A Trip to the Bathroom, Being a Reflection on the Passing and the Passion (and the red-walled toilette) of M. F. K. Fisher

The first guest post ever on Gherkins & Tomatoes! The following story comes from Leo Racicot, a talented poet and writer and friend of the famous author, M. F. K. Fisher. Ms. Fisher wrote extraordinary prose about food and life and everything in between. She pretty much started all the hullabaloo about food writing and wrote some of the best work on food ever printed to this day.

This story takes on a particularly poignant and timely note, because Fisher’s Last House and other California wine country legends faced destruction during the recent wildfires plaguing the region.

by Leo Racicot

Leo Racicot, Last House, 1988 (Photo by Patrick Moran)

Yes, red was Mary Frances’s religion.

It might seem odd that, in honor of the 20th anniversary of Mary Frances Kennedy Fisher (M. F.)’s passing, I am writing about her bathroom. You would be expecting me, maybe, to write about the fields outside her home, floating with wildflowers, dizzy as the bees trampoline-ing there as you made the climb up the bumpy, unpaved driveway to Last House, where she lived and did her writing, made her food and ate it, draped her past joys and sorrows around her like the Arabian tunics she wore. Or, that I might focus on the eucalyptus trees in which her bungalow hid, their leaves baking an anesthesia, cooking up a wonder inside your happy nostrils and mind. Then again, you might think (and who could blame you?) the kitchen was the heart of this culinary sorceress’s home. A kind light made its way there, even at night. It had a bear’s cave quality to it, a feeling of both safety and danger—safety because it was the kitchen of that familiar animal, friendship; danger because you knew just two rooms away, the marvelous mind of M. F. K. Fisher percolated.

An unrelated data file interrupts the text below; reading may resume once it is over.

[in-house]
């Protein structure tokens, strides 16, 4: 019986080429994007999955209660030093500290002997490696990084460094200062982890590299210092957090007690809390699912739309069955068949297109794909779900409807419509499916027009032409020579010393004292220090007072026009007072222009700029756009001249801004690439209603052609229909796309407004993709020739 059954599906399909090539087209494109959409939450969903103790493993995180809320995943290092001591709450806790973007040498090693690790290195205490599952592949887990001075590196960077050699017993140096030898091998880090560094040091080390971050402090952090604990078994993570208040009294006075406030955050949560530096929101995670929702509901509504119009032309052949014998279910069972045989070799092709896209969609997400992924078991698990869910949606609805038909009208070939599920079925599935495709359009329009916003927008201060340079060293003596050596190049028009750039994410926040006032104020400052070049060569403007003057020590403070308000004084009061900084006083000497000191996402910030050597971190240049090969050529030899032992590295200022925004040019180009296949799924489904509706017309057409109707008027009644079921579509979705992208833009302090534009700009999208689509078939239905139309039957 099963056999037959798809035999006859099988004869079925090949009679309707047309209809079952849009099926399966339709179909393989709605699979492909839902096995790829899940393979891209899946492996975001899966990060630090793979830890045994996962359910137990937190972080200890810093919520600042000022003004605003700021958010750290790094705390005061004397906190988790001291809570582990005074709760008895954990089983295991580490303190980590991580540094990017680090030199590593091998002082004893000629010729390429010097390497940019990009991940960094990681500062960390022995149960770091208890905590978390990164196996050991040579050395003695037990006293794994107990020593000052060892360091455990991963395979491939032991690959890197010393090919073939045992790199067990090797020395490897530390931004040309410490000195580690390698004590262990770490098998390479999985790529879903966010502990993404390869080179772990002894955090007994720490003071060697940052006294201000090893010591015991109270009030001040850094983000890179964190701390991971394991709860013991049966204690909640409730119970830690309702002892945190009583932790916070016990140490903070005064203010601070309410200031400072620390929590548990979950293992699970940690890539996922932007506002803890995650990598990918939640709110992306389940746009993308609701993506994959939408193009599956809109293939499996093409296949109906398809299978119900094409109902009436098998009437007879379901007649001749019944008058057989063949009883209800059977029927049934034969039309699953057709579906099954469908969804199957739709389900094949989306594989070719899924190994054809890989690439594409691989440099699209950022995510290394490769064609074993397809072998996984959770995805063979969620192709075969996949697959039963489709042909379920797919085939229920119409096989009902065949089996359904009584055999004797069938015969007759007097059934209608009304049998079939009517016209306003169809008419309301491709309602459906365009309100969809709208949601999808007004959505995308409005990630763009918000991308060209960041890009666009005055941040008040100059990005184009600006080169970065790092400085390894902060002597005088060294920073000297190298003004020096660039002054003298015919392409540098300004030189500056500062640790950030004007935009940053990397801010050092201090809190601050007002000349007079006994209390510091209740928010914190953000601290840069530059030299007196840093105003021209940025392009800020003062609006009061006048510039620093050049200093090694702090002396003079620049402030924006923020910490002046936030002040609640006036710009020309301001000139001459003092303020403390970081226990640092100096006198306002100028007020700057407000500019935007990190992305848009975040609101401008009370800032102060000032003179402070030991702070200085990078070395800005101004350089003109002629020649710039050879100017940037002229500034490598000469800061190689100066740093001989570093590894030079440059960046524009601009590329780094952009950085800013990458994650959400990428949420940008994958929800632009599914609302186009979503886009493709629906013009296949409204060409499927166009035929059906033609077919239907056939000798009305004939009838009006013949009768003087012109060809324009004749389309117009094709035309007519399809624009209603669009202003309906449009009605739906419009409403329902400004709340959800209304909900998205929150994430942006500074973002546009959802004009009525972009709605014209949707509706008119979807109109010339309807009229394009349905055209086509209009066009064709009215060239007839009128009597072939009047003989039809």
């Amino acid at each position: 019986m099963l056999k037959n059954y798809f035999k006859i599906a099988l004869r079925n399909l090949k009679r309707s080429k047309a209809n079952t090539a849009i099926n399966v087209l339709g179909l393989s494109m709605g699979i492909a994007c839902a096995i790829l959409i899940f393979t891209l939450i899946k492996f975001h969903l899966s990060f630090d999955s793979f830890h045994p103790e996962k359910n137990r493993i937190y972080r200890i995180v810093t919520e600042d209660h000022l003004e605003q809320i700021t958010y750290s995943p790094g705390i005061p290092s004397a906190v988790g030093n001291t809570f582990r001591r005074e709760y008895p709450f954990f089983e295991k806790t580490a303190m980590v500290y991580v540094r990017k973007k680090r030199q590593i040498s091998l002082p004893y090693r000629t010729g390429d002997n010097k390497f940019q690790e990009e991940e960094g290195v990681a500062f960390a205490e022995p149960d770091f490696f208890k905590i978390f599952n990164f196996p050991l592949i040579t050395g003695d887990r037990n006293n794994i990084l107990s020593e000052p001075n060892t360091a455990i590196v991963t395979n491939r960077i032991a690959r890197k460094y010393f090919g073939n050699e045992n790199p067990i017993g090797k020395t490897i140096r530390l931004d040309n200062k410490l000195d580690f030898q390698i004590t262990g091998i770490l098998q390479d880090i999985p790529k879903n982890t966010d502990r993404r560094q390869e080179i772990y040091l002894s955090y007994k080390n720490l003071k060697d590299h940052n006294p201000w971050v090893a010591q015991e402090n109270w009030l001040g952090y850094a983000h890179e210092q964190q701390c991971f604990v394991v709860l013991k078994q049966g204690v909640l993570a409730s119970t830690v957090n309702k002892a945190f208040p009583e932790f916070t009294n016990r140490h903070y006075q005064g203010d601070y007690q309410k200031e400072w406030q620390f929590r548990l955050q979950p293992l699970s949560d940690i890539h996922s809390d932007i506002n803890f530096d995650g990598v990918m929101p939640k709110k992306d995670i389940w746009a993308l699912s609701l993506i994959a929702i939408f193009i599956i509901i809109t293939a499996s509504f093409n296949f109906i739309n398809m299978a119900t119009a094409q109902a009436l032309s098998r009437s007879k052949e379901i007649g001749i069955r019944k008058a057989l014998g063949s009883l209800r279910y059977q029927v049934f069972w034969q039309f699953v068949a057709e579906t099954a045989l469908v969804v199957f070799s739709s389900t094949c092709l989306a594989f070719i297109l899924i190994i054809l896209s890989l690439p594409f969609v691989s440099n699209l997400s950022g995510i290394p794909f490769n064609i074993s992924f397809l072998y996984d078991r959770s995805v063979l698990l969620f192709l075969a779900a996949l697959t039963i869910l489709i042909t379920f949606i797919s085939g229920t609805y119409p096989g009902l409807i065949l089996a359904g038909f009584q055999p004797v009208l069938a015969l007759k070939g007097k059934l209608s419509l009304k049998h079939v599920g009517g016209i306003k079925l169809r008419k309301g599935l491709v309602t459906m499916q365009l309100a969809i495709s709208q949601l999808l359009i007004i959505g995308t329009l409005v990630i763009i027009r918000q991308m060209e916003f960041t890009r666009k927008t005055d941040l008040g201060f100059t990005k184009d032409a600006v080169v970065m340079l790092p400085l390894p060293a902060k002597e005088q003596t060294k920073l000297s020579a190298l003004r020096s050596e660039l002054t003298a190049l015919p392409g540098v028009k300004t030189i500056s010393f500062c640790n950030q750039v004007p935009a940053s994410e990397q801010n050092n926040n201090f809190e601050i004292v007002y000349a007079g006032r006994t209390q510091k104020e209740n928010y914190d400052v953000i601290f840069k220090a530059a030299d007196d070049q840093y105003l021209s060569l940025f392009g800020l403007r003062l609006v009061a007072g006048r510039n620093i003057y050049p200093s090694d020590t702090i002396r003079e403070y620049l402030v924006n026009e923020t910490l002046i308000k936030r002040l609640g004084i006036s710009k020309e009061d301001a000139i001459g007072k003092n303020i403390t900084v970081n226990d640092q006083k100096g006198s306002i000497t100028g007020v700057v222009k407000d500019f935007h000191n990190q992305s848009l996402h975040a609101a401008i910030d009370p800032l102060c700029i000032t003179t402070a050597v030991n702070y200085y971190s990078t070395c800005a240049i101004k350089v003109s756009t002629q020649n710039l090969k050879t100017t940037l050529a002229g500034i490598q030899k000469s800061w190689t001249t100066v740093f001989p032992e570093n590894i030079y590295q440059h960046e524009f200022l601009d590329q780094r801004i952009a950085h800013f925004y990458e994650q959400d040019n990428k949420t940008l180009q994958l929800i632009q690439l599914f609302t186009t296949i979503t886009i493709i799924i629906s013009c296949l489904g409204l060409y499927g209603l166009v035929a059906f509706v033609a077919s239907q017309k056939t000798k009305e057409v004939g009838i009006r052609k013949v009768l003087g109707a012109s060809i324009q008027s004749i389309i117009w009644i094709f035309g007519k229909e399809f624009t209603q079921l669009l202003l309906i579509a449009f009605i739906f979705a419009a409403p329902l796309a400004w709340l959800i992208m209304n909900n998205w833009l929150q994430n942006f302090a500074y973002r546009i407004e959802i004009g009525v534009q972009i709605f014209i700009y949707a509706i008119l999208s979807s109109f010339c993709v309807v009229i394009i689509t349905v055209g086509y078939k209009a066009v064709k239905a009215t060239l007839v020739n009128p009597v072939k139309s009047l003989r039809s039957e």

M. F. sitting on the wall outside her kitchen, 1981